What’s It To You?

Am I a terrible person because one of the highlights of my week comes after I return my grandkids to their mother’s house early on Sunday afternoon. It’s not that I don’t love the daylights out of them and not that I don’t enjoy their company a good bit of the time. What drives me bonkers is the way that they pick at each other.

One of them specifically has moved into a season of life when he seems to love nothing more than to point out his brothers’ flaws. This Sunday, he exploded when one brother dropped a loose piece of trash on the floor at the church. Then a few minutes later, he was laying into his other brother over some hyper-important detail of a video game.

Although this sort of thing makes me a little bit crazy, I have to note that the behavior is not unique to a preteen boy in Kansas City. Almost universally, people do a better job of seeing the issues with others than they do with seeing their own.

This morning, I was reading over John 21, when I noticed the curious piece at the chapter’s and book’s end. After going through the whole “do you love me?” exchange with Jesus, Peter looks over his shoulder and spies John. “What about him?” he asks.

When Peter saw him, he said to Jesus, “Lord, what about him?”
“If I want him to remain until I come,” Jesus answered, “what is that to you? As for you, follow me.”–John 21:21-22

“What is that to you?” That could be the most significant question that Jesus ever asks. In fact, in John’s account of things, these are the last recorded words of Jesus before His resurrection. It’s not that John didn’t think that Jesus spoke the Great Commission and related things just before He ascended–after all, John was there–but for his gospel, these are the words that John elected for a closer.

And what profound words they are. Essentially Jesus is asking, “Why are you concerned about his fate? Just follow me.” Let’s apply this to today:

  • Why do you care if your brother drops a piece of paper? You follow me!
  • Why do you care if your brother is wrong about a video game? You follow me!
  • Why do you care if this sister has more talent than you? You follow me!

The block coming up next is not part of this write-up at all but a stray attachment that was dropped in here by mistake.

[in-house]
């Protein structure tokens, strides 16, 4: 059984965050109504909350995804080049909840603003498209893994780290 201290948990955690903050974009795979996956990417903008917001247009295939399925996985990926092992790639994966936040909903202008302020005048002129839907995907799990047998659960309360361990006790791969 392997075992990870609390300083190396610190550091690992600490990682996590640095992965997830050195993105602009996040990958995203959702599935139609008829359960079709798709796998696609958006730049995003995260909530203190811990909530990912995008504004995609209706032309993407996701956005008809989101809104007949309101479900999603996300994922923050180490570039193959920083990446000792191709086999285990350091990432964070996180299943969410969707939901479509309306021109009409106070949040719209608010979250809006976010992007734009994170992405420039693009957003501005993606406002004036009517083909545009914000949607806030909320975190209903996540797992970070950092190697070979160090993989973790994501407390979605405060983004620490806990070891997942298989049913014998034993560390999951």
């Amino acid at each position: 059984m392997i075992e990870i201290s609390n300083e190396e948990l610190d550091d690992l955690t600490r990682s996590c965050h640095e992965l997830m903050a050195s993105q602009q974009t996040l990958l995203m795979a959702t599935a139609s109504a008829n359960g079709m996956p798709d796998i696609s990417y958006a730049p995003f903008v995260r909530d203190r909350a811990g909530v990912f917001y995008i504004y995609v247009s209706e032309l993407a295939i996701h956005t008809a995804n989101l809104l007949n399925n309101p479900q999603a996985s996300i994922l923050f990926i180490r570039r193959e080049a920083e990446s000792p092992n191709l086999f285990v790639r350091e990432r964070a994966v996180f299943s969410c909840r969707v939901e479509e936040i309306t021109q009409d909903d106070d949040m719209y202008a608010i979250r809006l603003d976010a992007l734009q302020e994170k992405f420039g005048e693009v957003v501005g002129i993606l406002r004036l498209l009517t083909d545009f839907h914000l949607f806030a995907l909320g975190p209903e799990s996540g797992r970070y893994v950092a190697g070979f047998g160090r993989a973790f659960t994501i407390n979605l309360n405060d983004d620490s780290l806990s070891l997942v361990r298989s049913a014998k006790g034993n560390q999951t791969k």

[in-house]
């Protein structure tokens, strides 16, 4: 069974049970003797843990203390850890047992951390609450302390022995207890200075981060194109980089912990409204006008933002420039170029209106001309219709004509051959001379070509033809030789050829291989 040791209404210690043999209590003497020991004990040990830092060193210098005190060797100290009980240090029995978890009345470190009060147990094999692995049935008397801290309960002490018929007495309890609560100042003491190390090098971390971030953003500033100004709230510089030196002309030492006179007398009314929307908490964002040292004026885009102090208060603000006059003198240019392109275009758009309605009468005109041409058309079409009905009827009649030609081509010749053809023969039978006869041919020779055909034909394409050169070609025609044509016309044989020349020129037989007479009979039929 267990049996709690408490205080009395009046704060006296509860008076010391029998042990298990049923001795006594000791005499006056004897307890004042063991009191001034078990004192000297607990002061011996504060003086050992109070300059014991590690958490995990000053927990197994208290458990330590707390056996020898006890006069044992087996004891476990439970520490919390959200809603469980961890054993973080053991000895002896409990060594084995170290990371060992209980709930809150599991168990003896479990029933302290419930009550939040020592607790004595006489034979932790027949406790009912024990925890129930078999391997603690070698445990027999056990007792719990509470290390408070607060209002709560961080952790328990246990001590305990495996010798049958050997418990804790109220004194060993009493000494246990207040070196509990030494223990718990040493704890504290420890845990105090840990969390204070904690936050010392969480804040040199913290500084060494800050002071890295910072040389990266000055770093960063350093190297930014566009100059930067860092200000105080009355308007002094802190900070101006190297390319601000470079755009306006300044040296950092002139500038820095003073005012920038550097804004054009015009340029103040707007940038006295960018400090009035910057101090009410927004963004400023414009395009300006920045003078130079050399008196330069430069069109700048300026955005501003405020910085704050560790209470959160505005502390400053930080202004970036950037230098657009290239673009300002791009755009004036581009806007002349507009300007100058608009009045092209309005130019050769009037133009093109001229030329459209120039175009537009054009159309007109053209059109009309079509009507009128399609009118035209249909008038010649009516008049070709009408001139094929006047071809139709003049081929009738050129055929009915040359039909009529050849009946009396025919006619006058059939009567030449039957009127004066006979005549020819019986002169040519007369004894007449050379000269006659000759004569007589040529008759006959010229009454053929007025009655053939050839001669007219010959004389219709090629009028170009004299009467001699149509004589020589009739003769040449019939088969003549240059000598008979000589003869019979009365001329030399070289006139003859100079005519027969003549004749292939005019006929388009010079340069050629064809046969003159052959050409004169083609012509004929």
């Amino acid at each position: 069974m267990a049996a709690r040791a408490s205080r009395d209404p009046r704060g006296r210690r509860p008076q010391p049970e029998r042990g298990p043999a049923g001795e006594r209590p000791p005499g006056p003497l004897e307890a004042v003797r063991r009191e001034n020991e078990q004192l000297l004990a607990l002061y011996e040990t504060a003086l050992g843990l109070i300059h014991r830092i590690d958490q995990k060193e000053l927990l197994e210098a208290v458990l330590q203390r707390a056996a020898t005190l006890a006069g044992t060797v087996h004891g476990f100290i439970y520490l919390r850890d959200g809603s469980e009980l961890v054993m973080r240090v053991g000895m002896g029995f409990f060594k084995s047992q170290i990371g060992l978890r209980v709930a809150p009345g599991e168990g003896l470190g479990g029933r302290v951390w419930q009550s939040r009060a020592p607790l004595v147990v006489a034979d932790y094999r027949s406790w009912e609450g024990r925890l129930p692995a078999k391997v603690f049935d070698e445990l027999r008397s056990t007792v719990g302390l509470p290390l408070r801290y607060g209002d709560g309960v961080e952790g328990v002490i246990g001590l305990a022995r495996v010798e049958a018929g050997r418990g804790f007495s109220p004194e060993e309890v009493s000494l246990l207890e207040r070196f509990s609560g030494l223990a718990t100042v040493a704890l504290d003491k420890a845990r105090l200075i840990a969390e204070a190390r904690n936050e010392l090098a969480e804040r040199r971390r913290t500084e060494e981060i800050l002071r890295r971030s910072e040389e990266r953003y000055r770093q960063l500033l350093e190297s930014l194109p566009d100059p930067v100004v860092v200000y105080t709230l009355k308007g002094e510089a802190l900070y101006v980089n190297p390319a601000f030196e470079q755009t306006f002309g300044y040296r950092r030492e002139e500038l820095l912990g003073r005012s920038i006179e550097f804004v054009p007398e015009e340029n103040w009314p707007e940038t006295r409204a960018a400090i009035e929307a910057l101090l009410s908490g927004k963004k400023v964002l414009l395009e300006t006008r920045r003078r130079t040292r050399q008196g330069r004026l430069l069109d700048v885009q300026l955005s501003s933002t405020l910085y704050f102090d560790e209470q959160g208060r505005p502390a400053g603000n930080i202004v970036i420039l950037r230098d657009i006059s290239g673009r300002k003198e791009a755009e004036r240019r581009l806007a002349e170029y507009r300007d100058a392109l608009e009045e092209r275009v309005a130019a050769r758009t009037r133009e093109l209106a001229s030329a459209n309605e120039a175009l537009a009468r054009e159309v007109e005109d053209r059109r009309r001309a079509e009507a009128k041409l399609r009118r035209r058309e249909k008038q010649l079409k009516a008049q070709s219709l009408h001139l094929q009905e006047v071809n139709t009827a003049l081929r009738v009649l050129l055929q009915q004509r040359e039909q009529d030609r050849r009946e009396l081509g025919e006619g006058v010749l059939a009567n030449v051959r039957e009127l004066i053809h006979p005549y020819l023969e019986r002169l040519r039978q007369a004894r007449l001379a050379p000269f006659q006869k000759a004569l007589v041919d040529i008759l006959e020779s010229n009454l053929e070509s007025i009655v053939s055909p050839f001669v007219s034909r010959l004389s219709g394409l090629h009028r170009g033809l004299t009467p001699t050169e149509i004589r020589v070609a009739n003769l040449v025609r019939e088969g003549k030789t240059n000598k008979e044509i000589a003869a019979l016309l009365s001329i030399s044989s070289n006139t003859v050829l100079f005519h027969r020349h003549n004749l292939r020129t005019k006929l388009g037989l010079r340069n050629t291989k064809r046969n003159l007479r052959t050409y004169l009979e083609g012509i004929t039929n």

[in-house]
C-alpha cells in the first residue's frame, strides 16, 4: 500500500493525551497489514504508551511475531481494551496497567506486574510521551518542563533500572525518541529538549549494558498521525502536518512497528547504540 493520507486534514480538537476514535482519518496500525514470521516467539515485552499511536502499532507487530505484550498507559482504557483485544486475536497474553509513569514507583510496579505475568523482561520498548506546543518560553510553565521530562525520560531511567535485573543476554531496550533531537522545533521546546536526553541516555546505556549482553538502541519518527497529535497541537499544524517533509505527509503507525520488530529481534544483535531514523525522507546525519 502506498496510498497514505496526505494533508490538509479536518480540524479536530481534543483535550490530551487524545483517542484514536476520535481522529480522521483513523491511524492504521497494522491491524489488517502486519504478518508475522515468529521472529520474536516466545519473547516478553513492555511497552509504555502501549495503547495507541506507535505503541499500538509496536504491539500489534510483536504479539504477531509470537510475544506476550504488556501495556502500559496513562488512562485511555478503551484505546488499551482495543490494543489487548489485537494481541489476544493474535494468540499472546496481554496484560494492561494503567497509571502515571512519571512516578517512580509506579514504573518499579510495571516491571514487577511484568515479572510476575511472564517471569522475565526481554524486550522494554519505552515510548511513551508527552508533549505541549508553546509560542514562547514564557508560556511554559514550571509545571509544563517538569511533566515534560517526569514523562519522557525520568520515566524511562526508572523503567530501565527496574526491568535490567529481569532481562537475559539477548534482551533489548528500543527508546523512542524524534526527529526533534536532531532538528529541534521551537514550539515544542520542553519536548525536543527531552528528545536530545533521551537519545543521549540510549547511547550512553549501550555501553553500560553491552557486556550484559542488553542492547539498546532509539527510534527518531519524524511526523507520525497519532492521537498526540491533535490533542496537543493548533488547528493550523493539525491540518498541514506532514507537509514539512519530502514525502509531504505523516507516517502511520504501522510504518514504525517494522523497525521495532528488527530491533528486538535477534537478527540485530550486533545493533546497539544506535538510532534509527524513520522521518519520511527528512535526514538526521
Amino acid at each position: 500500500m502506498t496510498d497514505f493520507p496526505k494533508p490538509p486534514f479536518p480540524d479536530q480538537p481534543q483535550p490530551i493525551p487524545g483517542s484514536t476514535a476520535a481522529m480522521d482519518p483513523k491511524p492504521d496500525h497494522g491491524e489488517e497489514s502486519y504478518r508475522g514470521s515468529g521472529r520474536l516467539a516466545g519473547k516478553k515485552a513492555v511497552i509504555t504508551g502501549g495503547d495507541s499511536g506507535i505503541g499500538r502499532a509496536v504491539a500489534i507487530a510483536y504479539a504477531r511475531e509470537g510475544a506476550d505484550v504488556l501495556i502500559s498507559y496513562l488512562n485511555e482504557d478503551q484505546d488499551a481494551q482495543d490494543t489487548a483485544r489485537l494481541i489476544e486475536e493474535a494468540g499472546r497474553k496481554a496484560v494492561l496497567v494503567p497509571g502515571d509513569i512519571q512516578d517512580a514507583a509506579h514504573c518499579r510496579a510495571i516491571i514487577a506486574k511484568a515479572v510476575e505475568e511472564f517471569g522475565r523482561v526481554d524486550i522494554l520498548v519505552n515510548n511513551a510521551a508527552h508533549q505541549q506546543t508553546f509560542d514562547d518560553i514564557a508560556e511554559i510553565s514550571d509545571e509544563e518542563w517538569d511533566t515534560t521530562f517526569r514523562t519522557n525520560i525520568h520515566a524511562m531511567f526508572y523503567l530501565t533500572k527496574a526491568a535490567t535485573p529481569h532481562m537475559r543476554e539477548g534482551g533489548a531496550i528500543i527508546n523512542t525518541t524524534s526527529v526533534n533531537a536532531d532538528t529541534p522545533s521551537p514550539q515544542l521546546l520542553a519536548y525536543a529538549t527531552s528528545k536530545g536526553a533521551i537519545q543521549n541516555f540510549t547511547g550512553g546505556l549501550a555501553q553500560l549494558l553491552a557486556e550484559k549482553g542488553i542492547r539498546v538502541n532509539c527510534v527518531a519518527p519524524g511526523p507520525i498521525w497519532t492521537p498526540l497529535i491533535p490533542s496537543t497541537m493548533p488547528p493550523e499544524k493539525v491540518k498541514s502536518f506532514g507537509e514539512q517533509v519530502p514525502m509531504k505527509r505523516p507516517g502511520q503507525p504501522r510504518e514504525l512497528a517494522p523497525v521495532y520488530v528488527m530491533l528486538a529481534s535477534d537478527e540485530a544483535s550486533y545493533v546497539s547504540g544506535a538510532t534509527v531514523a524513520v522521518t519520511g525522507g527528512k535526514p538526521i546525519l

• Why do you care if that brother doesn’t stick to his diet? You follow me!

Obviously, Jesus wasn’t calling Peter to apathy. After all, he’d just told Peter to feed the sheep several times. What he was calling Peter to do was set aside that very human tendency toward jealousy and comparison.

Following Jesus, we’ll need to keep our eyes on Him. If we also feed and care for the sheep, then any spare attention we have has just been claimed. If I dedicate myself to those endeavors, the opportunity to covet and compare almost totally disappears.

As for you, follow me. Indeed.


The Failure of False Compare

ScaleHaving recognized that the Bible does not provide any answer to the eternal question, “How much should I weigh,” we have been touring a list of potential sources of answering that question. Having explored the scale, BMI, body fat percentage, and friends, we are yet to encounter a useful source for the secret number. Today, I have a source that will surely lead us to the promised land.

Here’s how to determine your perfect weight. It’s a simple process that will require only a couple of simple tools. (I am assuming that you are male, but this process can be easily adapted to a woman with the substitution of a single tool.) Here’s how to do it.

  1. Weigh yourself on a bathroom scale.
  2. Look at a photo of a person who weighs the ideal weight. I might use this photo.
  3. If you look more fat than this person, then your ideal weight is lower than your current weight. If you look less fat than this person, then your ideal weight should be higher.
  4. Repeat this process until you look like the person in the picture. That is your ideal weight.

Is this not a path to madness? Everyone who reads this will see the folly of determining your ideal weight based on a picture from a magazine, right? Yet isn’t that what a lot of people tend to do? We compare ourselves to some unrealistic, probably airbrushed photo of a swimsuit model, professional athlete, or other incredibly buff person, and then we feel like failures when we can’t achieve their level of buffness.

Why can’t you use one of these beautiful people as your yardstick to the perfect weight?

First, you probably do not have the genetic makeup to achieve that sort of body type. There’s a reason these people wind up on magazine covers. If you can look that great, congratulations, but expecting yourself to look that great is a sure path to disappointment.

Second, even if you do have the genes, you might well not have the time to put in at the gym. As much as you might want well defined ab muscles, I am confident that no one’s ideal weight requires the “six-pack.”

Third, comparing yourself to someone else typically does not lead to good results. It might lead to envy or resentment. It might, if you choose a particularly unchallenging object for comparison, lead to underachievement: “At least I’m not as fat as Bubba!” If you’re going to emulate anyone, it should be Jesus, but we don’t know how much Jesus weighed.

Comparison, my friends, is not the answer, and it has perhaps the most troubling outcomes of any of the sources we have considered yet.